However, it is not cute that the new mom is expected to host all those priesthood holders with their wives and children at an open house after sacrament meeting. I would have liked my son’s blessing circle a lot more if it were not for that ironclad rule that there must be a family party after the blessing. Even if you do potluck, you’ve still got 40+ people at your house. Aaack! Go home!

  9. East Coast on December 3, 2007 at 6:21 pm

    Thanks for the laugh Melinda. Hosting both my parents and in-laws in our tiny San Diego apartment for a baby blessing just about did me in. (Yes, they all stayed several days; it was the height of the tourist season and we couldn’t find hotel rooms.)

    A custom I always thought peculiar was the new mother having to stand up and speak in testimony meeting. Is that still observed in Mormon country? I haven’t noticed whether they do that or not in our small ward here on the East Coast since there aren’t many children being blessed. When our children were blessed in church I managed to be in the mother’s lounge for most of the meeting. Not that I mind giving my testimony, but I don’t see what it has to do with just having had a baby. Maybe it is a throwback to the old Lutheran custom (any other graduates of Gerald Haslam’s Scandinavian History class to recall the details better than me?) of welcoming mothers back into fellowship in the church a certain time after the baby was born. And can you trace the Lutheran custom back to old Jewish practices? (“I was unclean, but here I am back in full fellowship in the church.”)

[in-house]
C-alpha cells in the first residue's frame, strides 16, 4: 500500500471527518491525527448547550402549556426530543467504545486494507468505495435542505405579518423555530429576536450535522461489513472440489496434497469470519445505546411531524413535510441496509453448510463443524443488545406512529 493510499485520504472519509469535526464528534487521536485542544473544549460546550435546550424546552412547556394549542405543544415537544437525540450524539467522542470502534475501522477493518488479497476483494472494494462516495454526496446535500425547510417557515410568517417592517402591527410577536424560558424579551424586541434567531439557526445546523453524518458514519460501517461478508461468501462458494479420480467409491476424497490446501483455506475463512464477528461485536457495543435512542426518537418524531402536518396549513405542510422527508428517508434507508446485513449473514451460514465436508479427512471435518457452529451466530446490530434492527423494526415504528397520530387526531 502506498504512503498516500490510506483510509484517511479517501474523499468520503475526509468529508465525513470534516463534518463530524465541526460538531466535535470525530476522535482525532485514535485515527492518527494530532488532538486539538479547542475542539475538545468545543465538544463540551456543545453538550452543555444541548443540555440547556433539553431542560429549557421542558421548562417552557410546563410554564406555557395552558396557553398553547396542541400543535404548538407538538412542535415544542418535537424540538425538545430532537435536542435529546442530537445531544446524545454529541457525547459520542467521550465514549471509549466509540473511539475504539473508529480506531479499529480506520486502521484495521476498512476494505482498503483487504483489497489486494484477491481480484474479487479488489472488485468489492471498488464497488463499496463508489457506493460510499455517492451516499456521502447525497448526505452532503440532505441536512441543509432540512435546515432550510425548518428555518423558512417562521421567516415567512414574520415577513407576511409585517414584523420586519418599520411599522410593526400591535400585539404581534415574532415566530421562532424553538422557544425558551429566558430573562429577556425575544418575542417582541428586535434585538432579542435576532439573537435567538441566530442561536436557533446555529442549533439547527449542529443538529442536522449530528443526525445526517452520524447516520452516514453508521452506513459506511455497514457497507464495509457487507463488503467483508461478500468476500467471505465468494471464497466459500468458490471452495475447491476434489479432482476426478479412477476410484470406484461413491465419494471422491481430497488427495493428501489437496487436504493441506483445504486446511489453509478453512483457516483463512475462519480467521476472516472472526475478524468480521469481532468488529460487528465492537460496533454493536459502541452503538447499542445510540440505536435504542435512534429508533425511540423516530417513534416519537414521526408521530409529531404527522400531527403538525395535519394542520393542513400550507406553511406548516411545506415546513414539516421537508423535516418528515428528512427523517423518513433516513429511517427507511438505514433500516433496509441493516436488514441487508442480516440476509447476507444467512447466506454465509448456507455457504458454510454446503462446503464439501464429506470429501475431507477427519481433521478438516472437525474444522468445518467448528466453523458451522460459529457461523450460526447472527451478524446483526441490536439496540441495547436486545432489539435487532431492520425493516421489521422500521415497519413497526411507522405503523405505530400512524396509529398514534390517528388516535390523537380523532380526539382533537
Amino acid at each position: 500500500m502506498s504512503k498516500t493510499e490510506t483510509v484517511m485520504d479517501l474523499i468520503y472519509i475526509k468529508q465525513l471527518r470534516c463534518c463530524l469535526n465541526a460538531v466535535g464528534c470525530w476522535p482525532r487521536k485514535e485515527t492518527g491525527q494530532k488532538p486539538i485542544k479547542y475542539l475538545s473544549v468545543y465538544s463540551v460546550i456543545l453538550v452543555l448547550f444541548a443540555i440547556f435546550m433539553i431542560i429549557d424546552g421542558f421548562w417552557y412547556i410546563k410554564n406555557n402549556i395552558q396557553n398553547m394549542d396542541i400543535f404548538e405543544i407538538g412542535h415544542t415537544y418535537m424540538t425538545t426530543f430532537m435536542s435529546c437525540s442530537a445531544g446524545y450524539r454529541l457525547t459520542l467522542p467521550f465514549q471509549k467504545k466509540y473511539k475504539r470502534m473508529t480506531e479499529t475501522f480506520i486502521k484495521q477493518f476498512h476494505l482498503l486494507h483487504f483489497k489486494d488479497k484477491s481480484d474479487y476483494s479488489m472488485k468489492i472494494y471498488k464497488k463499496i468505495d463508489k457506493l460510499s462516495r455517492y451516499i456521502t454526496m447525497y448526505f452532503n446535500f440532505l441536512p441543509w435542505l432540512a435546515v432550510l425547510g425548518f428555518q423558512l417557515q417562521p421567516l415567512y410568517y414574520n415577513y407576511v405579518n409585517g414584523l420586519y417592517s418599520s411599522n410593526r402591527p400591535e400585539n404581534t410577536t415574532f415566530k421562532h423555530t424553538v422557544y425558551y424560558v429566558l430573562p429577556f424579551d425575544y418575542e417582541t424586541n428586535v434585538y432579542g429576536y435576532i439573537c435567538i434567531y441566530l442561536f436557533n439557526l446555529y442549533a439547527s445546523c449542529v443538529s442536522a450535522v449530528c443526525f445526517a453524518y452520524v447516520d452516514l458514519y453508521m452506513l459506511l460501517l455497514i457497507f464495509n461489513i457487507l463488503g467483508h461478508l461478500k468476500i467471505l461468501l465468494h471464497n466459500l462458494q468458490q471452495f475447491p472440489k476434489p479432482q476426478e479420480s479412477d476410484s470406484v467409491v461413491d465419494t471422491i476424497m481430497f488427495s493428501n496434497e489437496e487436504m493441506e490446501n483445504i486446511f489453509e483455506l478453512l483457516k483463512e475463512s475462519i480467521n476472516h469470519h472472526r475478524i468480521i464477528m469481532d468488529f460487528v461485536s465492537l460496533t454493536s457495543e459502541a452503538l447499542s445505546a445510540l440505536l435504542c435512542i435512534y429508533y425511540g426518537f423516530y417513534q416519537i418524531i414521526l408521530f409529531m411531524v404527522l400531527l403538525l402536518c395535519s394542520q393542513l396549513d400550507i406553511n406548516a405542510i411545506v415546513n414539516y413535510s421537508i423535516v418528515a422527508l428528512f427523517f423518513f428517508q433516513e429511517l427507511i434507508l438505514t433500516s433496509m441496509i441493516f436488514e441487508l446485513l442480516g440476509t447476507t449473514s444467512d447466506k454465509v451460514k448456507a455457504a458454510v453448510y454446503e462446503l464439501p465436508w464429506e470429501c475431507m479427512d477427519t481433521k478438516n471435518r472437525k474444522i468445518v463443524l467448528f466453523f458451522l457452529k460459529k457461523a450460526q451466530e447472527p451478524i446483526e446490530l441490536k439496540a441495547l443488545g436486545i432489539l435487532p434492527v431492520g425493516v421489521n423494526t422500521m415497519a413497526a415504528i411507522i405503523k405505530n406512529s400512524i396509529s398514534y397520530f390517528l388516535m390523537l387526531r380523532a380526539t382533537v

As a side-note, one of our children was blessed in the hospital when he was a day old. He was having heart surgery and according to the bishop who checked The Handbook, a blessing done in these circumstances does not need prior approval.

  10. John Taber on December 3, 2007 at 6:33 pm

    “I would have liked my son’s blessing circle a lot more if it were not for that ironclad rule that there must be a family party after the blessing. Even if you do potluck, you’ve still got 40+ people at your house.”

    The only such gathering I’ve been to was when my nephew was blessed. Since then I’ve stood in for two baby blessings in my ward, and such an invitation wasn’t expected, let alone extended.

  11. Y Stephenson on December 3, 2007 at 7:08 pm

    No one in these parts expects to invited to an openhouse after a blessing. Most of then hurry off to attend their own wards and don’t have time anyway. I have never seen a new mother speak in testimony meeting on such a day.

    Taken pictures before everyone goes his own way does seem to semi obligatory.

  12. Melinda on December 3, 2007 at 7:35 pm

    #10 – Yes, that’s the norm. Invitations for family only (without ward members), which means 40+ people in these parts. I know the big party isn’t the norm everywhere. Likely it’s just a Wasatch Front thing.

    I spoke in testimony meeting, but it wasn’t expected. I just wanted to because that day was so neat. I’ve never paid attention to whether the new mom speaks or not, though I suppose it would be frequent, given the emotions present for the occasion.

  13. Y Stephenson on December 3, 2007 at 7:48 pm

    Sorry about the bad typing and misspelled words. Had to hurry.